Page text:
Say Nia’s name — and stand up to racist hate

July 25, 2018

Nicole Colson reports on the eruption of grief and protest after the murder of a teen in Oakland, with reporting from Ann Coleman, Ragina Johnson and Alex Schmaus.

“I WANT justice for my daughter. Please help me get justice for my daughter.”

That was the tearful message of Ansar Mohammed, the father of Nia Wilson, who was slashed to death by a racist killer in an Oakland public transit station.

“I work at Highland Hospital,” Mohammed said. “I see this every single day, but I never imagined myself going through nothing like this. That’s my baby girl up there,” he added, referring to the hospital room where a second daughter, Letifah Wilson, was recovering from injuries.

Eighteen-year-old Nia had her throat cut on her way home from a family gathering after a man — later arrested and identified as John Cowell — followed her and her two sisters off a Bay Area Rapid Transit (BART) train and into the MacArthur station in Oakland. Nia’s 26-year-old sister Letifah was severely injured, but survived what BART Police Chief Carlos Rojas called “an unprovoked, unwarranted, vicious attack.”

“We’re gonna get through this, I got you,” Letifah said she told her little sister as she lay dying in the MacArthur station.

Protesters demand justice for Nia Wilson in Oakland, California
Protesters demand justice for Nia Wilson in Oakland, California (Rasheed Shabazz |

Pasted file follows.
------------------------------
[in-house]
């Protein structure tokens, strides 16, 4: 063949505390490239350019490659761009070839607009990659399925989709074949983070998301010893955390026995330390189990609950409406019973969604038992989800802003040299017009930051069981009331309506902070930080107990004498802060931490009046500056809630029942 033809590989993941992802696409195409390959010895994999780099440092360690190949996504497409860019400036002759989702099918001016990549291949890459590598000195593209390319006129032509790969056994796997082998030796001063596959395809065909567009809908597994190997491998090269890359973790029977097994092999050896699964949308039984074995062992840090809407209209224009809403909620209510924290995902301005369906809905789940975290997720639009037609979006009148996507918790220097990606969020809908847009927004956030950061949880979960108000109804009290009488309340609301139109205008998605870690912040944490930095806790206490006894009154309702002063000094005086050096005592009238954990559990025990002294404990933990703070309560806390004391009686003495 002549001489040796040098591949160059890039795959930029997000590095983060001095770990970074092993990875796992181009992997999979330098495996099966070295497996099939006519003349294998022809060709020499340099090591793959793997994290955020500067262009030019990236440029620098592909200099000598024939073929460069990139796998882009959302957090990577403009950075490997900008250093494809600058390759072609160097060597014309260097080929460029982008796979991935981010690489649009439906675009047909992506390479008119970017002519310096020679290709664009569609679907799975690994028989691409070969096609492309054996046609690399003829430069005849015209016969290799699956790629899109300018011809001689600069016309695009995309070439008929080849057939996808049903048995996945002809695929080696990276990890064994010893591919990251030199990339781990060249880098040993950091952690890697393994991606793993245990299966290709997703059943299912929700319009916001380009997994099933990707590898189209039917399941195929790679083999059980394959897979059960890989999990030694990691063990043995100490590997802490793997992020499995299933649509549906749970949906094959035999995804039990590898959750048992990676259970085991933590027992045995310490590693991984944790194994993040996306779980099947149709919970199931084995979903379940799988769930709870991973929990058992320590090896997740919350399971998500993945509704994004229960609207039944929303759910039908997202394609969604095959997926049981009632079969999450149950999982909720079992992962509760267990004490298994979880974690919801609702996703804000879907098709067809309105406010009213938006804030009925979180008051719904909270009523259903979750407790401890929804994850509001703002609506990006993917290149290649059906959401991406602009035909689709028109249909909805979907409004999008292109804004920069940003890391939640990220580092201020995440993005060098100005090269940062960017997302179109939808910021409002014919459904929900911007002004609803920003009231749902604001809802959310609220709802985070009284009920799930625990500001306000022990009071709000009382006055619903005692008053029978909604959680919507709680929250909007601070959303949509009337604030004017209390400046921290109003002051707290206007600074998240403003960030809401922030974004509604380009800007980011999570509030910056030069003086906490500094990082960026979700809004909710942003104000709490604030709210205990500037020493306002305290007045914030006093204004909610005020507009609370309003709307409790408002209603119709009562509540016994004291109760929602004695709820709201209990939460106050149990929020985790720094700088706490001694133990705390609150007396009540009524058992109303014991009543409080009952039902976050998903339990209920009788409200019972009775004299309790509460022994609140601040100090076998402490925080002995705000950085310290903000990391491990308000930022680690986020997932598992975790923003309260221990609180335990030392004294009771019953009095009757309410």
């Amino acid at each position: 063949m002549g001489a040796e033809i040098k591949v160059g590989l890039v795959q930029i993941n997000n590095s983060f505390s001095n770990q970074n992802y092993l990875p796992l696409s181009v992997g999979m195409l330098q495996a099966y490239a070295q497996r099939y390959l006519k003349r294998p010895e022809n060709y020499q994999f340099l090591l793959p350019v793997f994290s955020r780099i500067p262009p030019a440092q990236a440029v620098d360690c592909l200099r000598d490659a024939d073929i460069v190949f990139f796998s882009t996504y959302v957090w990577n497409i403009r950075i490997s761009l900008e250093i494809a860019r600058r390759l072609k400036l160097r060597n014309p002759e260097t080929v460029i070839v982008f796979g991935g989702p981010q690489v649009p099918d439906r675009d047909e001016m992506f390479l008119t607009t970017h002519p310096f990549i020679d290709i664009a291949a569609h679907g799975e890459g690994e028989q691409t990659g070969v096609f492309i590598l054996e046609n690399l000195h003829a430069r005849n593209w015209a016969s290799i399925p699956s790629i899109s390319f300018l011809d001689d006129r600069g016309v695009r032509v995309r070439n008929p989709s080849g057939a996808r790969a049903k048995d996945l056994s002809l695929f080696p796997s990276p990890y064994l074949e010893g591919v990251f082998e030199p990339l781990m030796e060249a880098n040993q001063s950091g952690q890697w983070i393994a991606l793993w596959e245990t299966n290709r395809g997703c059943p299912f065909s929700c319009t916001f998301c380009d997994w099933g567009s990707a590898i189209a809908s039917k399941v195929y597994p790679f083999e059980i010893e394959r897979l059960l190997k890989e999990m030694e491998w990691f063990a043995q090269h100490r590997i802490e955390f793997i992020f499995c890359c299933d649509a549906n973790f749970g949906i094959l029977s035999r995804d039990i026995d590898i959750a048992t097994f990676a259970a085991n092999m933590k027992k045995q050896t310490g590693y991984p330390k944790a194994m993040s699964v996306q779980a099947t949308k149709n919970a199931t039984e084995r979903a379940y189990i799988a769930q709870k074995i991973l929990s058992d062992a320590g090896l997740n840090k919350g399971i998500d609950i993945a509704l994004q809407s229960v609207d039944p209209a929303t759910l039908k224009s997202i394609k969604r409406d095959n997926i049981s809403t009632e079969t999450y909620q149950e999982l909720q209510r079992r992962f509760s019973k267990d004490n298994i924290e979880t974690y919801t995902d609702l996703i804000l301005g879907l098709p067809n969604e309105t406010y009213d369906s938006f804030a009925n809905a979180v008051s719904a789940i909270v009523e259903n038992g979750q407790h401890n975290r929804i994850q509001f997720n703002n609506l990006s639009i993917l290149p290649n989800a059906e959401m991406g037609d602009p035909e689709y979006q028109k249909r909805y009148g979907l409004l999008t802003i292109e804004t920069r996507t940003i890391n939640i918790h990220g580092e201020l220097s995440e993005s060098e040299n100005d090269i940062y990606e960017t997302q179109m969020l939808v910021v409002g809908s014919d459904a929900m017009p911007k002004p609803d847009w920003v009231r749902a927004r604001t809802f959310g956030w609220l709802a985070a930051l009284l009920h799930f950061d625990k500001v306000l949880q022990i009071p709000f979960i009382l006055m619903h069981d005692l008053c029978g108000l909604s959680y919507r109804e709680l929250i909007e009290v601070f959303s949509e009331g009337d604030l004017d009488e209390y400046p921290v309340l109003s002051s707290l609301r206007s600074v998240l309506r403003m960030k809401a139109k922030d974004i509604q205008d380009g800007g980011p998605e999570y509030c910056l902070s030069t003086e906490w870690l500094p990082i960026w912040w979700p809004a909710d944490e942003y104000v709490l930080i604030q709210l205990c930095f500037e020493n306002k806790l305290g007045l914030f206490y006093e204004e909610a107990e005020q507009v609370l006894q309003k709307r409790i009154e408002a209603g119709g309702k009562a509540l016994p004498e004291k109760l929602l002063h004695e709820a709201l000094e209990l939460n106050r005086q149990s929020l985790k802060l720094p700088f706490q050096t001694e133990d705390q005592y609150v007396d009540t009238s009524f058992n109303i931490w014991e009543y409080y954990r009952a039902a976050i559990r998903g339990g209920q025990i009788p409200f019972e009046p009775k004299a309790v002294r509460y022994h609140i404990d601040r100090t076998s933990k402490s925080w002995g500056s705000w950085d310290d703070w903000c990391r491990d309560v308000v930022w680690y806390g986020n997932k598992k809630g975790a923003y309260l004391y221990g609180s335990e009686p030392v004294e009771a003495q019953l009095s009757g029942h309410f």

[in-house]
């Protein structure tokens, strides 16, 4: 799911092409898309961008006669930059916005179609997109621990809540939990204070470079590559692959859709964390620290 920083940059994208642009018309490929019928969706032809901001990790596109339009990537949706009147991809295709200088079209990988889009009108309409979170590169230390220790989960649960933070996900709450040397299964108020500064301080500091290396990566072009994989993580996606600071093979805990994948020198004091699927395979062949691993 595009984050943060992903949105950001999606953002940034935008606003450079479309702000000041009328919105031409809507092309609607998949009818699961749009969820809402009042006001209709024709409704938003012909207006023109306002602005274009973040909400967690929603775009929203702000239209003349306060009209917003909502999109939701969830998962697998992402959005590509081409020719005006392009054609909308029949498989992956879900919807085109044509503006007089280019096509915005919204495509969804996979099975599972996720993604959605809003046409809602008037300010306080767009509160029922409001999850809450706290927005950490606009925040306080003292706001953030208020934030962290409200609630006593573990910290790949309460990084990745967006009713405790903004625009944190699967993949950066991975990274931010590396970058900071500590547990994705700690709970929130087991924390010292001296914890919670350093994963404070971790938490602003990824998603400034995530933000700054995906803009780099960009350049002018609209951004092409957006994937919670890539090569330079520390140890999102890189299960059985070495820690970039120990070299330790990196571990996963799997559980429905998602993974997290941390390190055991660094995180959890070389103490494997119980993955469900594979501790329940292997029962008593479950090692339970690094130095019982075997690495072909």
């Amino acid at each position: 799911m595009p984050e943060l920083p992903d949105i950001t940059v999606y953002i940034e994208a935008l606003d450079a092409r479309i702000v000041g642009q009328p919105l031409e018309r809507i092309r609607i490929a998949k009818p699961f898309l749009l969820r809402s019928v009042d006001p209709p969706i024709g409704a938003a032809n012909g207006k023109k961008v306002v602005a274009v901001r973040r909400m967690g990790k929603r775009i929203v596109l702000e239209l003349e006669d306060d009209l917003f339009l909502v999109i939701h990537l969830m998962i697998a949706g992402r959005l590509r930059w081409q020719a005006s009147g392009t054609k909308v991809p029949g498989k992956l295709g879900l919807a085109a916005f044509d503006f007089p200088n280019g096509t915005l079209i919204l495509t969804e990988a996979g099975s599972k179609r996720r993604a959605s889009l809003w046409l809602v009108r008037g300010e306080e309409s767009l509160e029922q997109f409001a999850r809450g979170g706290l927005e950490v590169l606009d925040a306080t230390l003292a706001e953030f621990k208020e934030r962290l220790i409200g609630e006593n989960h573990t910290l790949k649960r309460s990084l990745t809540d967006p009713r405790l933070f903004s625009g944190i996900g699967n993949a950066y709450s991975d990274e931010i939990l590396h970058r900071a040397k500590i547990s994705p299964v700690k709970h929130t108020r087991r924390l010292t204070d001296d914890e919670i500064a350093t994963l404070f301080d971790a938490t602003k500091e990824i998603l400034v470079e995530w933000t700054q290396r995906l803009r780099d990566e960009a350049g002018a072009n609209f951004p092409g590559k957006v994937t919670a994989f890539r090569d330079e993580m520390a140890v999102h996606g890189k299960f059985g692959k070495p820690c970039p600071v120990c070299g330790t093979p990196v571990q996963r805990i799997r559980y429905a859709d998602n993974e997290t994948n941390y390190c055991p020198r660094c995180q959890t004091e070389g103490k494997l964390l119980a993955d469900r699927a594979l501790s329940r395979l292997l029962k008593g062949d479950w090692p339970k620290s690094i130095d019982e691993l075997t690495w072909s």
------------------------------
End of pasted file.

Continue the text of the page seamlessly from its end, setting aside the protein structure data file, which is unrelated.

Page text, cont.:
Nia had just graduated Oakland High School. She wanted to be a “lawyer or do something in criminal justice,” according to her family.

Nia’s high school friends and other members of the Oakland community were in shock. But in addition to the grief, there was anger — at a brutal assault on three sisters and at the larger climate of racism and violence that most everyone believes contributed to it.

On July 23, more than 1,000 protesters took to the streets of Oakland to #SayHerName — repurposing the slogan used to draw attention to the Black female victims of racist police violence — and stand up to racist hate.

Whether or not Cowell is discovered to have definite ties to the right wing or white supremacists, his attack on the Wilson sisters can’t be separated from the vile rhetoric of right-wing politicians, not least the president of the United States.

And it comes just a few weeks before far-right organizations — which are attempting to regroup and rebuild their ranks a year after the violence in Charlottesville, Virginia, where anti-racist protester Heather Heyer was murdered — plan to strut through the streets of Berkeley, California, on August 5.

The need to organize the largest possible opposition to challenge the racists couldn’t be more urgent.

“BAY AREA Stands Against Hate and White Supremacy for Solidarity, Justice and Dignity” read a large red banner at a protest for Nia Wilson held outside of Make Westing, an Oakland bar at 18th Street and Telegraph Avenue.